Income Tax Department
EDITED BY JOHN B. NIVEN, C.P.A.
In elucidation of T. D. 2005 published in last month's JOURNAL wherein the treasury department gave its interpretation of what should be deducted for loss in a return of income for income tax purposes, a separate explanatory letter has been addressed to the collectors and internal revenue agents on the subject in which the department expressly extends the principle applied in arriving at losses, enunciated in T. D. 2005, to profits arising from the same source. This letter has not yet been issued in the official weekly publication of the department, but a copy of it has been obtained and is reproduced this month in THE JOURNAL along with the official rulings.
It is gathered from the rulings and the letter just mentioned that the department will not allow as a deduction any amount under the heading of depreciation, except only a reasonable allowance in respect of depreciation on buildings, fixtures and other physical assets. In the case of all other assets, including unimproved real estate, bonds, stocks and like securities, the department apparently in no circumstances will allow such a deduction to be entered in the return; and even the fact that the amount has been charged to income on the books of the individual or corporation will not affect the situation. The asset must have been actually disposed of before the depreciation or appreciation in valuedeterminable only upon the basis of the difference between the cost and the selling price—can appear in the income tax return as a profit or loss as the case may be.
It may be that this method will be satisfactory where there is a short interval of time between the purchase and the sale of the assets; but where the assets are held for extended periods the proposed method is not likely to work without some difficulties especially in those instances where the practice obtains of adjusting the values on the books from time to time to bring them into conformity with the market prices.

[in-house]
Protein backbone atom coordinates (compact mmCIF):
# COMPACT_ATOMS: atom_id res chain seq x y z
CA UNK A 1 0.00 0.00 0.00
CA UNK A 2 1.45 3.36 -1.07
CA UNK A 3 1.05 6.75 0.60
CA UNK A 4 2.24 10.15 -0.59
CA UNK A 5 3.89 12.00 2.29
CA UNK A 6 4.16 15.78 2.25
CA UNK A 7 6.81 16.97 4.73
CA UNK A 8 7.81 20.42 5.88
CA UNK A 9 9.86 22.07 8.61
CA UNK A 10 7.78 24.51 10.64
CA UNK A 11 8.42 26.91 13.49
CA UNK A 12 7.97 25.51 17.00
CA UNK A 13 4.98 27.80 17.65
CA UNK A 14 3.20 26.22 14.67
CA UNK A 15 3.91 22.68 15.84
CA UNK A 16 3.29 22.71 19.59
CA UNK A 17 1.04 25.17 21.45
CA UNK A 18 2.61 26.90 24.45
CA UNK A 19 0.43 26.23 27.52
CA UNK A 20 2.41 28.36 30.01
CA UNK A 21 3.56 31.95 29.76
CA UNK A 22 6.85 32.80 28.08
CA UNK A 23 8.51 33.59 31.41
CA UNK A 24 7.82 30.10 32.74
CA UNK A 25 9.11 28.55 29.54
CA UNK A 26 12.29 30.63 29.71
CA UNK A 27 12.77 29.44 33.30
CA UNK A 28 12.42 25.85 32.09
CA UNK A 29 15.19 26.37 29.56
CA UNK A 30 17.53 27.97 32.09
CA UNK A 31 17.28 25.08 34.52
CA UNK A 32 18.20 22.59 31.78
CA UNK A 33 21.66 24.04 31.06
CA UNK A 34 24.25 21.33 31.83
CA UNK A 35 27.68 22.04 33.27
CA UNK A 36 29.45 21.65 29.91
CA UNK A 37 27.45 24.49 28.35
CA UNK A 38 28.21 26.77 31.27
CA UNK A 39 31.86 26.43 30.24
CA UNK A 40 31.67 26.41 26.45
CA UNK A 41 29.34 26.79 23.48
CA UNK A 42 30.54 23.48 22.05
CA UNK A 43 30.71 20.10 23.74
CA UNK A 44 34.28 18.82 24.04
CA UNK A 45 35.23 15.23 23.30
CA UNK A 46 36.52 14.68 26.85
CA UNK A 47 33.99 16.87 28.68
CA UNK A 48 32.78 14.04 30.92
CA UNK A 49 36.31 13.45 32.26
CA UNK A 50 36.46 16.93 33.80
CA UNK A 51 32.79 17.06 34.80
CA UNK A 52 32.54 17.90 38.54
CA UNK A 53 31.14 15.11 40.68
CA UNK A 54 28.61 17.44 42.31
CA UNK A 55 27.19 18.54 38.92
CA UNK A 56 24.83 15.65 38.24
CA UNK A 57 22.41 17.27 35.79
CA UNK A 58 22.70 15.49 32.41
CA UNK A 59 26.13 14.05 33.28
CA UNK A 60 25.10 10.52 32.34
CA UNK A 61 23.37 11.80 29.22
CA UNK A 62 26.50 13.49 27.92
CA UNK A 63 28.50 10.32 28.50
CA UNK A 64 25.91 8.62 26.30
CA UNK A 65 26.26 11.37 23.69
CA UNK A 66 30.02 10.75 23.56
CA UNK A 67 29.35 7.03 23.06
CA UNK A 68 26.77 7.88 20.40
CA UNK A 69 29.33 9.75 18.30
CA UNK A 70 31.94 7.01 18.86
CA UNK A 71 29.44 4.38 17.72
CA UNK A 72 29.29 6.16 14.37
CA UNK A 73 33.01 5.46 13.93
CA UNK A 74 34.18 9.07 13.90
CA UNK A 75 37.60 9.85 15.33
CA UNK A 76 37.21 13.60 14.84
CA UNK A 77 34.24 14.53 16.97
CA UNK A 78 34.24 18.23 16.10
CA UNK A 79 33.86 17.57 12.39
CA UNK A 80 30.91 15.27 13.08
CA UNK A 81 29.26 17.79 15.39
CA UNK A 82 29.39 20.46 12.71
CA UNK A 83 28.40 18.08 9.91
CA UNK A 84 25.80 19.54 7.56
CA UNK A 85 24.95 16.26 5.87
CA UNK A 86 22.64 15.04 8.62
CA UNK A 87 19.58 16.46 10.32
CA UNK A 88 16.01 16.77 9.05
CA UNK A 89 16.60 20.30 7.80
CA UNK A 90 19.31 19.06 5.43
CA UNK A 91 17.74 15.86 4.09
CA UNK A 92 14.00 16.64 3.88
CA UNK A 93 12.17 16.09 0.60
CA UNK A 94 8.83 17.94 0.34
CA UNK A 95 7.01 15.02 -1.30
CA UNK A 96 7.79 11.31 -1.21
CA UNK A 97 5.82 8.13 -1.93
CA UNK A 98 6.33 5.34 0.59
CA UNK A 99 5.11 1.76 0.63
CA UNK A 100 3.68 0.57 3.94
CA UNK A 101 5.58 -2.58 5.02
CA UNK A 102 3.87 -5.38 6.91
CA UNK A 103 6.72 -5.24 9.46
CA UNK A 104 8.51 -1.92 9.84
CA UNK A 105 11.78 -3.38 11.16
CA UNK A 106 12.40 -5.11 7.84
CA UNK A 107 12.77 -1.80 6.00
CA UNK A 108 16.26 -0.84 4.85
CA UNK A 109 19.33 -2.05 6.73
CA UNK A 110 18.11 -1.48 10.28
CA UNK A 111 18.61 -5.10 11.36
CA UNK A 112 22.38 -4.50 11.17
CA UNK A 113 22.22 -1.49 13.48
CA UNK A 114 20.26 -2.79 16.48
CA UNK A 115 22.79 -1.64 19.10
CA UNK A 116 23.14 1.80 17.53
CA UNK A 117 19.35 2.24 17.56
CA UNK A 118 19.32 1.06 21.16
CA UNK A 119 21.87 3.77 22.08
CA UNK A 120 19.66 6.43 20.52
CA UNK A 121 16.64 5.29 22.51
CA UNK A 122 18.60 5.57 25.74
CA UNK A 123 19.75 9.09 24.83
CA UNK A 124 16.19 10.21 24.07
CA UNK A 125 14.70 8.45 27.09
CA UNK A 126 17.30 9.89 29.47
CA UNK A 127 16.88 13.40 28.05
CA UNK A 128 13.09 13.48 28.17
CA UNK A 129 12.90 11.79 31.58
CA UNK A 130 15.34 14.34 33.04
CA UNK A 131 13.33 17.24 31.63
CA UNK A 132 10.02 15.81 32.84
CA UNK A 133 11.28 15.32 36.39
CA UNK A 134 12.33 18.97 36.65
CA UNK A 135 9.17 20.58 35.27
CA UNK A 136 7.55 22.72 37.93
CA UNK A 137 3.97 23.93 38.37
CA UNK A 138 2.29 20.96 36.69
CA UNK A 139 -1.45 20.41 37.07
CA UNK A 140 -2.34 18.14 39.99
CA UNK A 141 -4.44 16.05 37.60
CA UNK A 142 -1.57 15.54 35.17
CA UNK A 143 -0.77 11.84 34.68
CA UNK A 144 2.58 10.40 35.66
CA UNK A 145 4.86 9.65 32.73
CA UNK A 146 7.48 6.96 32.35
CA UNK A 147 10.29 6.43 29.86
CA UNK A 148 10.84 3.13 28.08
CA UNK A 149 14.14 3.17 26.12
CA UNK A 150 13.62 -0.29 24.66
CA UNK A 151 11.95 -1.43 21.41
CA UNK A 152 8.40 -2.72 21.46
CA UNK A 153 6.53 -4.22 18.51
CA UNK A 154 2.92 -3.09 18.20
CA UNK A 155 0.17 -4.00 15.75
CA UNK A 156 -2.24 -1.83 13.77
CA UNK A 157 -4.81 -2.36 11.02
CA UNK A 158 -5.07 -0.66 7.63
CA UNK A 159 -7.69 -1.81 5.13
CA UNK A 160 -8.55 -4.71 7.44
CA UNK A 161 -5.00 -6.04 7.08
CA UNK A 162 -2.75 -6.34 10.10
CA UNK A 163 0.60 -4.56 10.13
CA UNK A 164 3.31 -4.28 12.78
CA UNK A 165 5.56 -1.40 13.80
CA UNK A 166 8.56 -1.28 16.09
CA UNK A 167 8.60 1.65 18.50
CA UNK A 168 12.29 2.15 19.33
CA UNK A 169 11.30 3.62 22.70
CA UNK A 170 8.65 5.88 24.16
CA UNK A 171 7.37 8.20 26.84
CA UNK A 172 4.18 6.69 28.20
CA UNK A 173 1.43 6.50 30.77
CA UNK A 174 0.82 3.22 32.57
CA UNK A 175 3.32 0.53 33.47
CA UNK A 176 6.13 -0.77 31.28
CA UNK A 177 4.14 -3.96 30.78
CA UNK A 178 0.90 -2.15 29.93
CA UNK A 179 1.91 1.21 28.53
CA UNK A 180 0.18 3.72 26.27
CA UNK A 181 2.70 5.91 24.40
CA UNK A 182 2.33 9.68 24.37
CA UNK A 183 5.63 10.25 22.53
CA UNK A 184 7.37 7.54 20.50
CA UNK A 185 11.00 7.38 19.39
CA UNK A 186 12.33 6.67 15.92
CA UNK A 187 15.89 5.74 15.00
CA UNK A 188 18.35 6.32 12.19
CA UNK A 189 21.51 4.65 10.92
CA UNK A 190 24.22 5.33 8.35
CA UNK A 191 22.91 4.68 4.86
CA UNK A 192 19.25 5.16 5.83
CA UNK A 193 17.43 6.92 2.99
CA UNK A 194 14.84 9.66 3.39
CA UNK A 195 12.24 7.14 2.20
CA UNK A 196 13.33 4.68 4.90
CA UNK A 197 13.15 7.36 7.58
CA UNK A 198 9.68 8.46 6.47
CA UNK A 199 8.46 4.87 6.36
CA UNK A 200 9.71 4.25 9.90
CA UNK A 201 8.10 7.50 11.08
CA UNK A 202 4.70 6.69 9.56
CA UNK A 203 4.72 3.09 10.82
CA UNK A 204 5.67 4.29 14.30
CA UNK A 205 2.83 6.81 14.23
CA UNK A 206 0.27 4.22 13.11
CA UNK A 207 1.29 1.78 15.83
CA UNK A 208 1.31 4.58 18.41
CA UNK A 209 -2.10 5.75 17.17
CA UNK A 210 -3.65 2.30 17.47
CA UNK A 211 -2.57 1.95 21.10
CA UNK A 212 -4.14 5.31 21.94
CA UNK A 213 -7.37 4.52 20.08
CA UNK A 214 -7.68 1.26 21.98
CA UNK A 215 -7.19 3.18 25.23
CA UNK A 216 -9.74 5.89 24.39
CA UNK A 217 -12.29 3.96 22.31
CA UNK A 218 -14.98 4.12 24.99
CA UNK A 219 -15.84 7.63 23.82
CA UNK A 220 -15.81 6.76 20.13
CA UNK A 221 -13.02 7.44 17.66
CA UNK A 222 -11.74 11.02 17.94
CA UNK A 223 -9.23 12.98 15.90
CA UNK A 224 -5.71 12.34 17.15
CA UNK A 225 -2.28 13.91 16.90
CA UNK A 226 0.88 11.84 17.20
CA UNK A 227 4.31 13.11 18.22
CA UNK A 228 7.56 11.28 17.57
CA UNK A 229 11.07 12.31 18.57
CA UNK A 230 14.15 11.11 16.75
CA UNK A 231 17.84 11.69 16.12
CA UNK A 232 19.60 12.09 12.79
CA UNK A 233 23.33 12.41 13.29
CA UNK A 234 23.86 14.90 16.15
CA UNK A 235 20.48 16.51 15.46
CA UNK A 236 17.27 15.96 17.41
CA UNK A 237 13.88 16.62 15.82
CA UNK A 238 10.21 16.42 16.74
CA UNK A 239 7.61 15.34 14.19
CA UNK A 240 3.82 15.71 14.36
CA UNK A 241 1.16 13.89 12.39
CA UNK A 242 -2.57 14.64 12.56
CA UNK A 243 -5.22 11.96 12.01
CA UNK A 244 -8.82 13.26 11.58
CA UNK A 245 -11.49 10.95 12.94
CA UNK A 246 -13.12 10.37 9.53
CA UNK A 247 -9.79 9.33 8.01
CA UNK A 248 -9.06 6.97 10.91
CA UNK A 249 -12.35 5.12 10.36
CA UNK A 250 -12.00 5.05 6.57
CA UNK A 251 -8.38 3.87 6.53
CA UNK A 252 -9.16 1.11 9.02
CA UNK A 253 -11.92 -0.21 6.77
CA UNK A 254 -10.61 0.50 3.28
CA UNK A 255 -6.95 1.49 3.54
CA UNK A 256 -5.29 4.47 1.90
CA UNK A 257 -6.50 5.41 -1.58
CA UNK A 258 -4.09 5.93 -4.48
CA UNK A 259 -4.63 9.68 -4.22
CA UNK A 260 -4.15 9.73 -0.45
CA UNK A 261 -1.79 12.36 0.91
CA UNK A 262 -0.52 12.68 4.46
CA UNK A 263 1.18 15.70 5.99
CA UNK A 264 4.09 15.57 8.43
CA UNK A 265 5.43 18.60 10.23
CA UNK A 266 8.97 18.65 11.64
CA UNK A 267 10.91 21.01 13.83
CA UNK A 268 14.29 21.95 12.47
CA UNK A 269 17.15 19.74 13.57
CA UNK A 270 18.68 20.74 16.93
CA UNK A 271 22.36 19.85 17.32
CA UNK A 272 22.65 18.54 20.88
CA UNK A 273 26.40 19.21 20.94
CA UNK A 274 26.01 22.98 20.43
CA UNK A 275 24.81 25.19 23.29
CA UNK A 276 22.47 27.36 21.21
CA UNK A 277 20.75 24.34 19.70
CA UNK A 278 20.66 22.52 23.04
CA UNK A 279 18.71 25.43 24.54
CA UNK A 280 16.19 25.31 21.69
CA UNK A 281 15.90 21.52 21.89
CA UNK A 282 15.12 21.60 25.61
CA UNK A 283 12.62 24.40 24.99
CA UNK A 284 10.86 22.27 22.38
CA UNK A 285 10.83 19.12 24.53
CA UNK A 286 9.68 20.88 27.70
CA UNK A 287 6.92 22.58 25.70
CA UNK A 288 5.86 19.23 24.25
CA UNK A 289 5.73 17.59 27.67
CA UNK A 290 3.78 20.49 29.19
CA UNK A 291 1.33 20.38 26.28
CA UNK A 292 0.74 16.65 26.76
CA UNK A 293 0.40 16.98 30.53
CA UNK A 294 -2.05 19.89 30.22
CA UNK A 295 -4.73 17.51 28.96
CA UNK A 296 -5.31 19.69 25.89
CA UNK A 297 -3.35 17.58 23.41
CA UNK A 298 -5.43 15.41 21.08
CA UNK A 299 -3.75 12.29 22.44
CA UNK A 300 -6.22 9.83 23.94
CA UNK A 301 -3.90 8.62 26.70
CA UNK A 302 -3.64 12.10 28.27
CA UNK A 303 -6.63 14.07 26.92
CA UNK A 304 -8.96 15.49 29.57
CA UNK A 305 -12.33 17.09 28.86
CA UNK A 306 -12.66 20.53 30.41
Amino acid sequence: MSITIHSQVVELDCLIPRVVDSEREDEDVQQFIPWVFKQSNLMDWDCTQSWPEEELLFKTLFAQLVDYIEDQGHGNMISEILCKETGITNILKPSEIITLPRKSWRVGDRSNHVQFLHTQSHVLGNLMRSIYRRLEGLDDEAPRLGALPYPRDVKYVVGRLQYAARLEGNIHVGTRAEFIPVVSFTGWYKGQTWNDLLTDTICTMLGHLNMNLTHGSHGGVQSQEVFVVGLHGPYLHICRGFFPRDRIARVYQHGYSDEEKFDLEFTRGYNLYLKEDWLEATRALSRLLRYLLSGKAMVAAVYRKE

That, however, is not the most serious aspect of the question. The department expressly rules that, where the property was acquired prior to March 1, 1913, in the case of individuals and prior to January 1, 1909, in the case of corporations, the difference between the cost and selling price will be prorated over the whole period during which the property was held and the proportion applicable to the entire taxable period will be taken into account in the annual return of income for the year in which the property is realized. Such a method would certainly be a rough and ready one of arriving at a figure to represent the profit or loss on the property since the commencement of the taxable period, but in no circumstances, except by a happy chance, could it be said that the figure thus arrived at even approximated the true amount of such profit and loss. Some legal authorities maintain that the law could not be made retrospective and that it is illegal to tax the income of an individual prior to October 3, 1913, the date when the act was promulgated; but, whether there are any grounds for such a contention or no, it is conceded by all that the law does not authorize the taxation of income, so far as individuals are concerned, prior to March 1, 1913, or, so far as corporations are concerned, prior to January 1, 1909. Under the method which has just been referred to, the taxpayer will in many cases be paying a tax on profit made prior to the taxable period. For instance, in the case of property purchased by an individual during the panic of 1907 on the basis of the prices then prevailing, the value of which might have practically doubled at March 1, 1913, if the property were to be disposed of at the present time there is no doubt that, while the price obtainable might be considerably in excess of the cost in 1907, it would be less than the price which would have been received had the sale taken place in March, 1913. Still, with an obvious depreciation in the asset since the commencement of the taxable period, the taxpayer would, under the department's ruling, have to pay tax on an alleged profit since that date. Many similar cases could be cited to prove that in following out the ruling, taxpayers would be forced to pay taxes for which there was apparently no legislative sanction.